According to veteran fisherman Rod King of Durham, N.C., crappie fishing at Falls of the Neuse Lake this month hinges on sunlight and wind direction. While persistent cold fronts will keep fish buried in the river channel, King looks for three or four days of south wind and sunshine to move slabs into the creek arms much earlier than many anglers might think.
“I don’t care how cold it is outside,” said King, who directs The Big Eye Crappie Man tournament series. “The sun does wonders to that water. With the sun low in the sky and the days getting longer, it’s going to heat up the north-facing creeks like Ledge Rock faster, and the south wind will blow that warmed water back up into those creeks.”
When this happens, King heads to the back of one these creeks — normally in the mid-lake section between the Cheek Road bridge and NC 50 — to check water temperatures. If he reads 40 to 44 degrees, King puts out an 8- to 16-rod tight-line spread of 16-foot rods. Staying close to the middle of the creek, he may start in as little as 2 to 3 feet of water, catching crappie sunning like a snake on a rock, taking advantage of the warmest water in the lake. Although the water is temptingly shallow, crappie will not begin to spawn until the temperature is much warmer.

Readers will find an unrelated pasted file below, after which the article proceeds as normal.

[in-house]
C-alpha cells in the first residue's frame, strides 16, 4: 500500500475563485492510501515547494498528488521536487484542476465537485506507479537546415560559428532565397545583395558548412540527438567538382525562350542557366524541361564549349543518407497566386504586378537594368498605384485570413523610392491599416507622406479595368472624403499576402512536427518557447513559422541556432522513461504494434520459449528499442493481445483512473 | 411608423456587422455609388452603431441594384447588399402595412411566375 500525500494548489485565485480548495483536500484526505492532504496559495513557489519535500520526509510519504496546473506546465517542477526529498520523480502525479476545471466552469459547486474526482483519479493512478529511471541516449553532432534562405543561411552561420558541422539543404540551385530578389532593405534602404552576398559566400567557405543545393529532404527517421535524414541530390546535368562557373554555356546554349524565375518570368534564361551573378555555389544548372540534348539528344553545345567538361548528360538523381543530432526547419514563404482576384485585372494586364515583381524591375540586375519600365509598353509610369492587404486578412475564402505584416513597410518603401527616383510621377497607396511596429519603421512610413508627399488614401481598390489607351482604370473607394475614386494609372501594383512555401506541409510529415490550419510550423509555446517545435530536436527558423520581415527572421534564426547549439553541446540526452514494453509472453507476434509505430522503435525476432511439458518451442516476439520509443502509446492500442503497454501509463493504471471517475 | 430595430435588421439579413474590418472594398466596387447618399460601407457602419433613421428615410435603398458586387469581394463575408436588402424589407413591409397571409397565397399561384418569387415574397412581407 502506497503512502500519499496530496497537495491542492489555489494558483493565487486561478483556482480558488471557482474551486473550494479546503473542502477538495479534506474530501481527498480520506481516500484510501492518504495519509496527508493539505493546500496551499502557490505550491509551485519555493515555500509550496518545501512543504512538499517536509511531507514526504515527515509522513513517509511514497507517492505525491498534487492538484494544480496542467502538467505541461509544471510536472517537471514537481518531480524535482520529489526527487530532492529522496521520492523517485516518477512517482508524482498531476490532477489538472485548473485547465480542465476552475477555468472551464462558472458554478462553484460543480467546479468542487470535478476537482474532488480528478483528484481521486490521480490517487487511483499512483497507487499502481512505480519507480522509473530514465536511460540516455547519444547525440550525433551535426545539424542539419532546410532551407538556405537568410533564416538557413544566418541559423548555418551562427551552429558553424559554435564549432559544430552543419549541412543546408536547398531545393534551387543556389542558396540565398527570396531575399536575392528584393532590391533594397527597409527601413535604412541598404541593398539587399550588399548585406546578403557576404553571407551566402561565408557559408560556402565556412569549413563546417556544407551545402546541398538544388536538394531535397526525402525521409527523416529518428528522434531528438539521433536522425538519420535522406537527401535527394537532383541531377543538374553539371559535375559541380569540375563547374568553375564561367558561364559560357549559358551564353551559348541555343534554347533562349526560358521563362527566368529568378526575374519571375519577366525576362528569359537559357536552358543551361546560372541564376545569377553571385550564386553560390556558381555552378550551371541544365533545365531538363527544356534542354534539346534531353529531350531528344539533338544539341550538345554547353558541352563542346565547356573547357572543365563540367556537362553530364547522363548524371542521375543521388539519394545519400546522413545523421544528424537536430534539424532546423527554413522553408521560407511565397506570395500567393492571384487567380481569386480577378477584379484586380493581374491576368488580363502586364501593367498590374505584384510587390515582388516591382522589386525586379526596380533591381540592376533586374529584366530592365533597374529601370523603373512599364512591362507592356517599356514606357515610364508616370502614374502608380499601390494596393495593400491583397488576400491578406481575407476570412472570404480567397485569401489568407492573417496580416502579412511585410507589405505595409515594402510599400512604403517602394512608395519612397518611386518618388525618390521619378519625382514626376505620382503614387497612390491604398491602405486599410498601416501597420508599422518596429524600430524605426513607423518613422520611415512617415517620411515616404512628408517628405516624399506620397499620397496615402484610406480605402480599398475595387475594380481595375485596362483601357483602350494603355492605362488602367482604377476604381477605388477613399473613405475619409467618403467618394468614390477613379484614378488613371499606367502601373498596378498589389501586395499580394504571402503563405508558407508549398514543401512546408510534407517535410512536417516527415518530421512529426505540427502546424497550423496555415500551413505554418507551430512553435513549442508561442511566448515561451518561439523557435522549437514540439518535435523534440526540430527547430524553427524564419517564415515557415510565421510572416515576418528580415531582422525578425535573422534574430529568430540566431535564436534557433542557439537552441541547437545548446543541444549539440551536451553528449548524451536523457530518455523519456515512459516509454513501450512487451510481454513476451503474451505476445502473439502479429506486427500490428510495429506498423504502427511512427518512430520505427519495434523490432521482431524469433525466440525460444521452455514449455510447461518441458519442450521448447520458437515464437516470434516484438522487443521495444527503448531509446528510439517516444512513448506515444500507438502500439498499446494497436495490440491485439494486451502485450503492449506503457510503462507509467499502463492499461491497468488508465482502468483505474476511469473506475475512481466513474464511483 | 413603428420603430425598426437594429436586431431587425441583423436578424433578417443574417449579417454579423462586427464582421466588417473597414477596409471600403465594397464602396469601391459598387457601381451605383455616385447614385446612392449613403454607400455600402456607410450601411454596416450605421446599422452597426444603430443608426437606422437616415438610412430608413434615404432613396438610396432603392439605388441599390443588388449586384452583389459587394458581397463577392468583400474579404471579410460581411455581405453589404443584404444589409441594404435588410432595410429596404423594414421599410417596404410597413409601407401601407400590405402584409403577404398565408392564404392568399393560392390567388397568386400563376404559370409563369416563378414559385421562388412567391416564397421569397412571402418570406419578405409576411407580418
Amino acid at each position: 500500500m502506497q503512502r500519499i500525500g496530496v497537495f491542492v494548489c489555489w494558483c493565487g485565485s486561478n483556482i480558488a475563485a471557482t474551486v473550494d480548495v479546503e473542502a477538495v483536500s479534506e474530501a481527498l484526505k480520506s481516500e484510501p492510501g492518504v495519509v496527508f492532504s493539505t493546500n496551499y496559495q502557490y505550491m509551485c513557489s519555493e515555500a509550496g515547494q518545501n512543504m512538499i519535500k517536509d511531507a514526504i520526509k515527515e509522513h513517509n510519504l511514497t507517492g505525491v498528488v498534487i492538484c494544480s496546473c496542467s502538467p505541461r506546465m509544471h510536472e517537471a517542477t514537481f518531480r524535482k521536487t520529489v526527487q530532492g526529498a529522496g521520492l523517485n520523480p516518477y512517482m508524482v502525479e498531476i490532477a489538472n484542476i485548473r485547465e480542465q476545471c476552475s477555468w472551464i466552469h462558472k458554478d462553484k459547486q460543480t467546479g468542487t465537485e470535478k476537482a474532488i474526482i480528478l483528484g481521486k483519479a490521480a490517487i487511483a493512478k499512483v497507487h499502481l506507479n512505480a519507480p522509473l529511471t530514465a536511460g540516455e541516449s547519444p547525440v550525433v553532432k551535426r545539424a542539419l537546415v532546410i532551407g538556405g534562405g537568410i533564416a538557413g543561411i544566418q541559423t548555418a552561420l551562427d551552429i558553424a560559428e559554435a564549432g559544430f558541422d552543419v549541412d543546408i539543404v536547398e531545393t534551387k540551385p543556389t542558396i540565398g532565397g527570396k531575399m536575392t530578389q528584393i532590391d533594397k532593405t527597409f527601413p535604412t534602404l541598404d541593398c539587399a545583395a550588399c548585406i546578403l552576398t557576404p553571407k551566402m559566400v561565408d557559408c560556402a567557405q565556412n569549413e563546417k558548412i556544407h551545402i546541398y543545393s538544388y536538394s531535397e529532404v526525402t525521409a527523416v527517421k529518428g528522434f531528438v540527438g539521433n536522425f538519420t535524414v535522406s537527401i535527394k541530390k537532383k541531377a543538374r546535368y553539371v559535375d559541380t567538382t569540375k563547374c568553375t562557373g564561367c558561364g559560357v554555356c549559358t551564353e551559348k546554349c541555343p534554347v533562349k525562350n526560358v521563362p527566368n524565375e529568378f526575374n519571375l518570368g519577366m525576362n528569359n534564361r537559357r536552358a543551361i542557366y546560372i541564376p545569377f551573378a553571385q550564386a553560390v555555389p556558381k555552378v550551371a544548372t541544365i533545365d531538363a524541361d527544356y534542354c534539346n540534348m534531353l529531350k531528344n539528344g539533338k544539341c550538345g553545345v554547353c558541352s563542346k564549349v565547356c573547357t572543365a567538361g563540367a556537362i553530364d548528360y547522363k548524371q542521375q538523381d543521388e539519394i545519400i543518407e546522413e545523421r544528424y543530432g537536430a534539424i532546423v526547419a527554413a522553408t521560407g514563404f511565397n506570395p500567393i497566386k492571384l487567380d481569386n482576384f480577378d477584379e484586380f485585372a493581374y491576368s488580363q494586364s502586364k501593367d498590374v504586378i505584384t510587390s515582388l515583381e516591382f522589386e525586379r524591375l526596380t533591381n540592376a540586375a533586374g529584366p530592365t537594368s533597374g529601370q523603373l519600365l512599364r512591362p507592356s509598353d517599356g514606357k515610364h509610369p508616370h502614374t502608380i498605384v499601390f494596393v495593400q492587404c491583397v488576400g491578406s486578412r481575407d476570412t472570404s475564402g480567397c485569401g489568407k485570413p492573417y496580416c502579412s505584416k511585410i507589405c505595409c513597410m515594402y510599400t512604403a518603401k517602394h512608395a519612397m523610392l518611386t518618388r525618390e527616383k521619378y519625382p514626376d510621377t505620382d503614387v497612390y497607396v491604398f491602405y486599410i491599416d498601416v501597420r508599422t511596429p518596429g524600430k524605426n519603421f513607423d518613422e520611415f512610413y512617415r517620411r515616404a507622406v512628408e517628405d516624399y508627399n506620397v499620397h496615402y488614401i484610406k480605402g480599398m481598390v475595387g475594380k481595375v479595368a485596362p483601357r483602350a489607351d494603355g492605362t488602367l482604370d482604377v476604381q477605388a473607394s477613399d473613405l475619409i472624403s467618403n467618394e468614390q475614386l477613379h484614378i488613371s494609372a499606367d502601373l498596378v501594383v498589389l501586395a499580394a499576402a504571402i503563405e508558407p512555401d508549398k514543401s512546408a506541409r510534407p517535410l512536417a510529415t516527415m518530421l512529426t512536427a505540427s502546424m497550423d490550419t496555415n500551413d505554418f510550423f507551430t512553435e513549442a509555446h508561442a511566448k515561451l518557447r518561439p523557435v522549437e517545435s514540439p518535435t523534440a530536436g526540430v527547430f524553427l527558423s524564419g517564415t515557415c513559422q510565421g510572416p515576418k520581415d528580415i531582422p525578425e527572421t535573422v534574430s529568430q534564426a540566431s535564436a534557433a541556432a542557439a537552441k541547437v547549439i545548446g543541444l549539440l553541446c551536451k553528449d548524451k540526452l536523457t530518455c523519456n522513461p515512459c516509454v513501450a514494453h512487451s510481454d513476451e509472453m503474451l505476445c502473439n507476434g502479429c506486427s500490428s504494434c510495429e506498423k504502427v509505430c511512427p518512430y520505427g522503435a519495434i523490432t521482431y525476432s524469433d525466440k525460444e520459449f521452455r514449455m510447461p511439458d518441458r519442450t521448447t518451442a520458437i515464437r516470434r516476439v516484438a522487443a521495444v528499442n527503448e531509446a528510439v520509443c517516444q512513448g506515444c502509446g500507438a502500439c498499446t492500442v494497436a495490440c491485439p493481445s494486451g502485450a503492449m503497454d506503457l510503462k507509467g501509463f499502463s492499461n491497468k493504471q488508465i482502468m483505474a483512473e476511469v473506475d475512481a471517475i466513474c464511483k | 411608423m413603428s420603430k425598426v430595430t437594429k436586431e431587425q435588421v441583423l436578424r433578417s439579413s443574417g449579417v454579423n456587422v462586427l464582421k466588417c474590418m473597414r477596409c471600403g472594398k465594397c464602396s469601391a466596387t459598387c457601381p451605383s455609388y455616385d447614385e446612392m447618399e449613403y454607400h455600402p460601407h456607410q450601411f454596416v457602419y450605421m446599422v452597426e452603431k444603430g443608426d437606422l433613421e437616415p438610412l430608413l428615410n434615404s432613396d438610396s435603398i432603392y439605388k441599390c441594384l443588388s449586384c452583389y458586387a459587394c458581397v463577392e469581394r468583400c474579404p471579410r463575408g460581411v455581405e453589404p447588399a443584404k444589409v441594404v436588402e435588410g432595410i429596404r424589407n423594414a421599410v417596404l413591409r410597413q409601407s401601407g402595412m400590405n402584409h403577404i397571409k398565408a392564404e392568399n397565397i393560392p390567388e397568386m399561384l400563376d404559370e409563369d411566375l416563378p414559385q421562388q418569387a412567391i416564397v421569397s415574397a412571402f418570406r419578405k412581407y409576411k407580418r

King “oozes”, as he says, running his trolling motor just high enough to make forward progress so the crappie have enough time to grab his 1/8- to 1/16-ounce jigs and minnows, which will hang straight down despite the light weight. King prefers chartreuse or orange jigheads on sunny days and black or blue in darker weather.
“They might stay back there a couple of weeks, and in comes a cold front that runs them out,” he said. “They may try to go back to 15 or 20 feet, but they aren’t going be able to stay, because their air bladder has gotten used to being in 3 to 5 feet. They’ll run all the way out to the river channel and still be 3 to 5 feet deep. If the cold fronts continue, they’ll slowly sink back down.”
King will run his rigs in the shallow stump fields lining the river channel until the crappie move deeper into the channel. Then, he continues as he did before the warm front, going low and slow as he maneuvers his jigs a couple of feet above the crappie he’s marking in 15 to 20 feet of water, typically in the channel bends.